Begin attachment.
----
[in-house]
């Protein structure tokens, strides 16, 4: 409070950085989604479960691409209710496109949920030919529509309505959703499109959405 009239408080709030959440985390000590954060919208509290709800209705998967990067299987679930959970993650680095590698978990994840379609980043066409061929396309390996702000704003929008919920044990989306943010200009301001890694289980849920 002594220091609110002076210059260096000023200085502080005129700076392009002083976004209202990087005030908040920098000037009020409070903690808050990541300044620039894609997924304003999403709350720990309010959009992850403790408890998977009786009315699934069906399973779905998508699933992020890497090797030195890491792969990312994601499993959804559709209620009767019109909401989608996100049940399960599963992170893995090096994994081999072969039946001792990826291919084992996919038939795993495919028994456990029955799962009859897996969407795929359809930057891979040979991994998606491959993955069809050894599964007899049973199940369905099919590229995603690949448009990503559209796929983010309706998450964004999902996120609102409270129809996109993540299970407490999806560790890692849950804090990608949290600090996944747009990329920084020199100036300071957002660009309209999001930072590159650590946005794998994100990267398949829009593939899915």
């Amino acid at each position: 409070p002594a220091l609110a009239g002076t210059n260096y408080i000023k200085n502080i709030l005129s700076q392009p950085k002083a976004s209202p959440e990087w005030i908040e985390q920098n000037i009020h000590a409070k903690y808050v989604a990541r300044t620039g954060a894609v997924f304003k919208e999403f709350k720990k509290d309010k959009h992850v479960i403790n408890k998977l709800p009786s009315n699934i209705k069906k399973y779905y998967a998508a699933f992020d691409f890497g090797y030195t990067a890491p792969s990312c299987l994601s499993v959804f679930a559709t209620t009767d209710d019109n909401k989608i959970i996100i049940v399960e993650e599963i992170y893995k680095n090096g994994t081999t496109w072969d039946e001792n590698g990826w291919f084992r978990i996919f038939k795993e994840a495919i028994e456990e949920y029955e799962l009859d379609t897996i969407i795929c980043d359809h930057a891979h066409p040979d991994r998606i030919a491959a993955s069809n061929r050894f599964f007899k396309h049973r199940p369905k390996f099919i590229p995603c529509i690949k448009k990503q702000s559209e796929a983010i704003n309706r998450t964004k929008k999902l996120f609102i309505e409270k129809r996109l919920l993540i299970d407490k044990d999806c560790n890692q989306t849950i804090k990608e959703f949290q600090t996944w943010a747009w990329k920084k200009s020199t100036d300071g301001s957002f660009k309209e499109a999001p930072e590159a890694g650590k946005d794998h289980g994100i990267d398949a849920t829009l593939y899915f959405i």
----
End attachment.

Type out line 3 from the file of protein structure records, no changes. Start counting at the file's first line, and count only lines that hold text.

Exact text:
């Amino acid at each position: 409070p002594a220091l609110a009239g002076t210059n260096y408080i000023k200085n502080i709030l005129s700076q392009p950085k002083a976004s209202p959440e990087w005030i908040e985390q920098n000037i009020h000590a409070k903690y808050v989604a990541r300044t620039g954060a894609v997924f304003k919208e999403f709350k720990k509290d309010k959009h992850v479960i403790n408890k998977l709800p009786s009315n699934i209705k069906k399973y779905y998967a998508a699933f992020d691409f890497g090797y030195t990067a890491p792969s990312c299987l994601s499993v959804f679930a559709t209620t009767d209710d019109n909401k989608i959970i996100i049940v399960e993650e599963i992170y893995k680095n090096g994994t081999t496109w072969d039946e001792n590698g990826w291919f084992r978990i996919f038939k795993e994840a495919i028994e456990e949920y029955e799962l009859d379609t897996i969407i795929c980043d359809h930057a891979h066409p040979d991994r998606i030919a491959a993955s069809n061929r050894f599964f007899k396309h049973r199940p369905k390996f099919i590229p995603c529509i690949k448009k990503q702000s559209e796929a983010i704003n309706r998450t964004k929008k999902l996120f609102i309505e409270k129809r996109l919920l993540i299970d407490k044990d999806c560790n890692q989306t849950i804090k990608e959703f949290q600090t996944w943010a747009w990329k920084k200009s020199t100036d300071g301001s957002f660009k309209e499109a999001p930072e590159a890694g650590k946005d794998h289980g994100i990267d398949a849920t829009l593939y899915f959405i």